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As far as I know a 2-way set-associative cache works better than a one-way one considerably but going to 4 and 8-way caches leads to a marginal improvement. My question is: does increasing K (going more than 8) lead to better miss rate although marginal?

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My original answer was incorrect; see https://cs.stackexchange.com/a/105695/755 or https://cs.stackexchange.com/a/105719/755 for correct answers.

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  • $\begingroup$ " it will never make the miss rate worse," - to my much surprise, @gnasher729 figured out that this is incorrect, and I (hopefully) simplified his explanation. See our answers. $\endgroup$ – Bulat Mar 18 at 8:31
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It's not guaranteed; it may depend on the data. Let's say an 8-way associative cache can hold 8 items at position 512k + j for each fixed j, and a 4-way associative cache can hold 4 items at position 1024k + j. My algorithm accesses locations 1024k + 512 + j for just four values k all over again. And locations 1024k + j for lots of values k, so there is basically no cache reuse.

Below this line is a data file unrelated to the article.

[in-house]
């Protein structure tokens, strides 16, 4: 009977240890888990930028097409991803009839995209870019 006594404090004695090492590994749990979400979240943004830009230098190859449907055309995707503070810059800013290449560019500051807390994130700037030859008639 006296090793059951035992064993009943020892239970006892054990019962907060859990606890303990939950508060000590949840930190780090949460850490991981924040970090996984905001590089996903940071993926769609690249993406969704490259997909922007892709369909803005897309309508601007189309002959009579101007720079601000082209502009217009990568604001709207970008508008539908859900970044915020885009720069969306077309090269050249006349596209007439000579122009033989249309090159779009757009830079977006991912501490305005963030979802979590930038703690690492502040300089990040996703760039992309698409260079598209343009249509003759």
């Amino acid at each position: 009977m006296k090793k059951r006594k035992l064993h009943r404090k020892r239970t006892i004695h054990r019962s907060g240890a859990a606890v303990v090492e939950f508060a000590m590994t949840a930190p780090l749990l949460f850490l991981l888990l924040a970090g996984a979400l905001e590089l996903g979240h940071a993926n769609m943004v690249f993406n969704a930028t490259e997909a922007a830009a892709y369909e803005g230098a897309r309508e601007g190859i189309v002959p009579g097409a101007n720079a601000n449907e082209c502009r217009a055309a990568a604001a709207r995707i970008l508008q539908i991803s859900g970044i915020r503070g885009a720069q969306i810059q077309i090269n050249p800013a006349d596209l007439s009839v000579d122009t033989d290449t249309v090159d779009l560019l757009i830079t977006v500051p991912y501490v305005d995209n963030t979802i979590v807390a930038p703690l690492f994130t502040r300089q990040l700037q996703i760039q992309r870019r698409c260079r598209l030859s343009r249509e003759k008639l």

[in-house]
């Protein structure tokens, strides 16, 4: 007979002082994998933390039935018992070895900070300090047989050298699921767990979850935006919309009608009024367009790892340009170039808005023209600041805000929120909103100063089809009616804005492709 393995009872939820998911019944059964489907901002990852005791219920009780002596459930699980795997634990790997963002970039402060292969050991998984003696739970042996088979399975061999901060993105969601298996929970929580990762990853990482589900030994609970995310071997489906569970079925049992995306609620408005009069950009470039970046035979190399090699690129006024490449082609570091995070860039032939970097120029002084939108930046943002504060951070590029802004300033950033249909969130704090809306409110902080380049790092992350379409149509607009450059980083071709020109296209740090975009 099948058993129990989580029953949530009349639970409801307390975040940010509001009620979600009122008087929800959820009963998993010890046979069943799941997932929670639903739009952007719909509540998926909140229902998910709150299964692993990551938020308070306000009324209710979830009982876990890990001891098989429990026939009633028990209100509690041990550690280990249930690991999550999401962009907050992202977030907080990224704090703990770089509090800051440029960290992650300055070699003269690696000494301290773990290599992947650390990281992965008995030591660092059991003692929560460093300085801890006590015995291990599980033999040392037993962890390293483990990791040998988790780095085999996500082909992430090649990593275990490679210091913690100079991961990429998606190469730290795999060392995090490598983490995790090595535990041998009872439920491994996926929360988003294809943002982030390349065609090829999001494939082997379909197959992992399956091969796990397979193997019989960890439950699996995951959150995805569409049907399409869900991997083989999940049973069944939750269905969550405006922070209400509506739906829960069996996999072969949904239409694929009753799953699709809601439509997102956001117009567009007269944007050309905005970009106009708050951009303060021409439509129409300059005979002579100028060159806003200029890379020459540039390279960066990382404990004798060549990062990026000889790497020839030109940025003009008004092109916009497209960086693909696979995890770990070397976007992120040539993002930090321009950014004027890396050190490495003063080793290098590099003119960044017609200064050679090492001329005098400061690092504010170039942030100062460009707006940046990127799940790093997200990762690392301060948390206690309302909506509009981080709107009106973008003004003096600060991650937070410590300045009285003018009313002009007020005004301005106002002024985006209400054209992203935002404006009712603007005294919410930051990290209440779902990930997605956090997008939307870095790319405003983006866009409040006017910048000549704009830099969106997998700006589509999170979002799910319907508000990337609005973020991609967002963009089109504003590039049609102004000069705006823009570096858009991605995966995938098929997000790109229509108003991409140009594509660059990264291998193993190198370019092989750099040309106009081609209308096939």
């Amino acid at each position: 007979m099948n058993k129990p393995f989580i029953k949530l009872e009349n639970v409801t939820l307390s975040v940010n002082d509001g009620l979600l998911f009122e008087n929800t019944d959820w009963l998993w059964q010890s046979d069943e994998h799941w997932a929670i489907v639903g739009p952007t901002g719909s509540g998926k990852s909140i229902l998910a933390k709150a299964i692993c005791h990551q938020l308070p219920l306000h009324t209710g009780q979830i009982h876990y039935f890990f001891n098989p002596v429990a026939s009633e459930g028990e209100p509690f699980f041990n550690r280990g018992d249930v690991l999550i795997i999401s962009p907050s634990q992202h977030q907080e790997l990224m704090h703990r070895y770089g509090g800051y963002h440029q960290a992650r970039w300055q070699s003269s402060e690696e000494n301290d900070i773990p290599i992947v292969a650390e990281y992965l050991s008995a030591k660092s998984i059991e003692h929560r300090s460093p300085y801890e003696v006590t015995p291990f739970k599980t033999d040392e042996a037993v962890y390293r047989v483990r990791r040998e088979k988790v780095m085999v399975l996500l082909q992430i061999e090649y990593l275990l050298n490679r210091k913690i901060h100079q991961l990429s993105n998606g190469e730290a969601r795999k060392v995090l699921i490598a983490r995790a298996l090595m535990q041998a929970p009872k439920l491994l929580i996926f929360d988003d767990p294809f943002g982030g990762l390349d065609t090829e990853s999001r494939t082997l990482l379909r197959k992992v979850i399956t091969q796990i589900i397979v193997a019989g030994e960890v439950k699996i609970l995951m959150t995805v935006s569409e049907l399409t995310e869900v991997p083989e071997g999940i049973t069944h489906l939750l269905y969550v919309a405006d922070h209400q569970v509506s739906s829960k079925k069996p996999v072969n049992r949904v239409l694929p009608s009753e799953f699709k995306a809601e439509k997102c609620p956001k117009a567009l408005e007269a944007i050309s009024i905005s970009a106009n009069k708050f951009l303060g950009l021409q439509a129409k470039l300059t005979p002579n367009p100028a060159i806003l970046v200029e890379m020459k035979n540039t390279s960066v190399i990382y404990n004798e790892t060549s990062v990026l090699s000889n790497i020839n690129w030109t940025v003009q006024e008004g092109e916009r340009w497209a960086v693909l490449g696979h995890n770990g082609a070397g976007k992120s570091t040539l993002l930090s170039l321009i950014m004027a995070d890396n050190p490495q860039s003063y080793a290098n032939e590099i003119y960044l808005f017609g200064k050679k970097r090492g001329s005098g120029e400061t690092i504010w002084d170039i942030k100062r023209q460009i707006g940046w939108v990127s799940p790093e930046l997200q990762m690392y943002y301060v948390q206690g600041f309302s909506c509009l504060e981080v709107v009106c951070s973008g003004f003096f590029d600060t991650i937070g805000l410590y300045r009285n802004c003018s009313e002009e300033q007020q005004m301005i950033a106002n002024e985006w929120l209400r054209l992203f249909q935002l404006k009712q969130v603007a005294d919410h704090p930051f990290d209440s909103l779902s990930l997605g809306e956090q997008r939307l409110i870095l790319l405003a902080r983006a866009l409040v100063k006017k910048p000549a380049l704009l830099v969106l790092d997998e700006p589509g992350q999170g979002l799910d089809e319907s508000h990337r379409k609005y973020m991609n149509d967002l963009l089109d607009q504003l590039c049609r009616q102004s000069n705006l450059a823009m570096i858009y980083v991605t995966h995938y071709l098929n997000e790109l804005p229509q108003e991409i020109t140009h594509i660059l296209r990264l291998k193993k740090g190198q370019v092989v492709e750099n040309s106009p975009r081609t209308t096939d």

In this case, 4-way associative caches has lots of hits and 8-way almost none. (There may be some mistake made somewhere, but you should figure out a pattern where 4-way ends up better).

For random access patterns, and for not carefully constructed patterns, higher associativity will be better. There is of course the problem that picking one out of 8 sets will take more time than picking one out of 2 or out of 4 sets.

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I failed to understand @gnasher729 explanation, so this is my one demonstrating the same situation.

Let's consider just one line of 8-way cache, and compare it to two corresponding lines (A and B) of 4-way cache. Imagine the situation when we access 4 different addresses of line A, then 5 addresses of line B, repeating that in loop. So, hit:miss ratio for 4-way LRU cache will be 4:5. But in 8-way cache these 9 addresses will go to the same line, leading to 0% hit ratio.

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